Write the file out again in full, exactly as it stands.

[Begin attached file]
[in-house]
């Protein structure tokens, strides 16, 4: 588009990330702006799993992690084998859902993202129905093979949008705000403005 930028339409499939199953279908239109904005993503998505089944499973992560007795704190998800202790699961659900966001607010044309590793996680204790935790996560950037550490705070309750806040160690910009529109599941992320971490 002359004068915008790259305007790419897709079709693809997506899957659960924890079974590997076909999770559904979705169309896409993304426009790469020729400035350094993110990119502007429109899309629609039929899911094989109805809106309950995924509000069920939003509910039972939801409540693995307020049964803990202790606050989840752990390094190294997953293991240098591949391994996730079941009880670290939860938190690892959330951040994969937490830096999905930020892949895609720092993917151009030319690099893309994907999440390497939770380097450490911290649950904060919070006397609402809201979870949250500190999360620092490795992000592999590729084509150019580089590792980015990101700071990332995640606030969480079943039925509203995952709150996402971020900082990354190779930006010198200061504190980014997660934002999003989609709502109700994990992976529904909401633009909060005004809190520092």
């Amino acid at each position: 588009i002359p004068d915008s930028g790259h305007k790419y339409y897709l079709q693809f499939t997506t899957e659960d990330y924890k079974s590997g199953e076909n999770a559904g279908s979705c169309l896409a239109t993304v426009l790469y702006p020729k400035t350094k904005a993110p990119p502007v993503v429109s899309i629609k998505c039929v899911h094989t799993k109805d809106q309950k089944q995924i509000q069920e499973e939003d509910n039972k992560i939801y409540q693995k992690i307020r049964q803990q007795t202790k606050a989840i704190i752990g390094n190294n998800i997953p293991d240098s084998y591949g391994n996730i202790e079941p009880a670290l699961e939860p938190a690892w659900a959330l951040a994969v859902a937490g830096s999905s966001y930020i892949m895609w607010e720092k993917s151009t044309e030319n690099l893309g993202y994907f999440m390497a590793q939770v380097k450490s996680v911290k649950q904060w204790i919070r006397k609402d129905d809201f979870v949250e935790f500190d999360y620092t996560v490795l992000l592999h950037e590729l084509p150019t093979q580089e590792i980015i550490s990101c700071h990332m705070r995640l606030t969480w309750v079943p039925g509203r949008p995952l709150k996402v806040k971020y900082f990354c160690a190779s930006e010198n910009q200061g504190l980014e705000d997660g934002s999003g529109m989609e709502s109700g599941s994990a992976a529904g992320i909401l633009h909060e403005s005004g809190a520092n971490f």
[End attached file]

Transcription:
[in-house]
């Protein structure tokens, strides 16, 4: 588009990330702006799993992690084998859902993202129905093979949008705000403005 930028339409499939199953279908239109904005993503998505089944499973992560007795704190998800202790699961659900966001607010044309590793996680204790935790996560950037550490705070309750806040160690910009529109599941992320971490 002359004068915008790259305007790419897709079709693809997506899957659960924890079974590997076909999770559904979705169309896409993304426009790469020729400035350094993110990119502007429109899309629609039929899911094989109805809106309950995924509000069920939003509910039972939801409540693995307020049964803990202790606050989840752990390094190294997953293991240098591949391994996730079941009880670290939860938190690892959330951040994969937490830096999905930020892949895609720092993917151009030319690099893309994907999440390497939770380097450490911290649950904060919070006397609402809201979870949250500190999360620092490795992000592999590729084509150019580089590792980015990101700071990332995640606030969480079943039925509203995952709150996402971020900082990354190779930006010198200061504190980014997660934002999003989609709502109700994990992976529904909401633009909060005004809190520092």
């Amino acid at each position: 588009i002359p004068d915008s930028g790259h305007k790419y339409y897709l079709q693809f499939t997506t899957e659960d990330y924890k079974s590997g199953e076909n999770a559904g279908s979705c169309l896409a239109t993304v426009l790469y702006p020729k400035t350094k904005a993110p990119p502007v993503v429109s899309i629609k998505c039929v899911h094989t799993k109805d809106q309950k089944q995924i509000q069920e499973e939003d509910n039972k992560i939801y409540q693995k992690i307020r049964q803990q007795t202790k606050a989840i704190i752990g390094n190294n998800i997953p293991d240098s084998y591949g391994n996730i202790e079941p009880a670290l699961e939860p938190a690892w659900a959330l951040a994969v859902a937490g830096s999905s966001y930020i892949m895609w607010e720092k993917s151009t044309e030319n690099l893309g993202y994907f999440m390497a590793q939770v380097k450490s996680v911290k649950q904060w204790i919070r006397k609402d129905d809201f979870v949250e935790f500190d999360y620092t996560v490795l992000l592999h950037e590729l084509p150019t093979q580089e590792i980015i550490s990101c700071h990332m705070r995640l606030t969480w309750v079943p039925g509203r949008p995952l709150k996402v806040k971020y900082f990354c160690a190779s930006e010198n910009q200061g504190l980014e705000d997660g934002s999003g529109m989609e709502s109700g599941s994990a992976a529904g992320i909401l633009h909060e403005s005004g809190a520092n971490f």